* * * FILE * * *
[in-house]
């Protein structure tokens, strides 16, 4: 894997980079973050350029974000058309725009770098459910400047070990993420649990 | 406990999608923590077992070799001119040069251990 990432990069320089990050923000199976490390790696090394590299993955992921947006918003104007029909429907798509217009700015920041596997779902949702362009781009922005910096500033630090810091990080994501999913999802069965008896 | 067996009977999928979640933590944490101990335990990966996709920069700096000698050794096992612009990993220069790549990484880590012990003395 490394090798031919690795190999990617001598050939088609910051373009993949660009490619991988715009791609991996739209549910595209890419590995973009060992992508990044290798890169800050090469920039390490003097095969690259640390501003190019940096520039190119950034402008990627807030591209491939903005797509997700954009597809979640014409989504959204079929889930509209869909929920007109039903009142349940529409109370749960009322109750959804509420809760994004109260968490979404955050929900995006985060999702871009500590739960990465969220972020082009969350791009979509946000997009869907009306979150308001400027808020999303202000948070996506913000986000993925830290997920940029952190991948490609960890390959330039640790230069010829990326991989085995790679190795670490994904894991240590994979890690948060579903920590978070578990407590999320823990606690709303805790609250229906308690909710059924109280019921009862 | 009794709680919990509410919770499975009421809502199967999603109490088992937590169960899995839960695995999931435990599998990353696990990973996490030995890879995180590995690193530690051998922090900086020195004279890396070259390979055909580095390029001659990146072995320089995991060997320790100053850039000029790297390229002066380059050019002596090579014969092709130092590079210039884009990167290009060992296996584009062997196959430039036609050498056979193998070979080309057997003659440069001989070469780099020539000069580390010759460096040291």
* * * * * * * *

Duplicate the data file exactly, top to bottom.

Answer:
[in-house]
């Protein structure tokens, strides 16, 4: 894997980079973050350029974000058309725009770098459910400047070990993420649990 | 406990999608923590077992070799001119040069251990 990432990069320089990050923000199976490390790696090394590299993955992921947006918003104007029909429907798509217009700015920041596997779902949702362009781009922005910096500033630090810091990080994501999913999802069965008896 | 067996009977999928979640933590944490101990335990990966996709920069700096000698050794096992612009990993220069790549990484880590012990003395 490394090798031919690795190999990617001598050939088609910051373009993949660009490619991988715009791609991996739209549910595209890419590995973009060992992508990044290798890169800050090469920039390490003097095969690259640390501003190019940096520039190119950034402008990627807030591209491939903005797509997700954009597809979640014409989504959204079929889930509209869909929920007109039903009142349940529409109370749960009322109750959804509420809760994004109260968490979404955050929900995006985060999702871009500590739960990465969220972020082009969350791009979509946000997009869907009306979150308001400027808020999303202000948070996506913000986000993925830290997920940029952190991948490609960890390959330039640790230069010829990326991989085995790679190795670490994904894991240590994979890690948060579903920590978070578990407590999320823990606690709303805790609250229906308690909710059924109280019921009862 | 009794709680919990509410919770499975009421809502199967999603109490088992937590169960899995839960695995999931435990599998990353696990990973996490030995890879995180590995690193530690051998922090900086020195004279890396070259390979055909580095390029001659990146072995320089995991060997320790100053850039000029790297390229002066380059050019002596090579014969092709130092590079210039884009990167290009060992296996584009062997196959430039036609050498056979193998070979080309057997003659440069001989070469780099020539000069580390010759460096040291």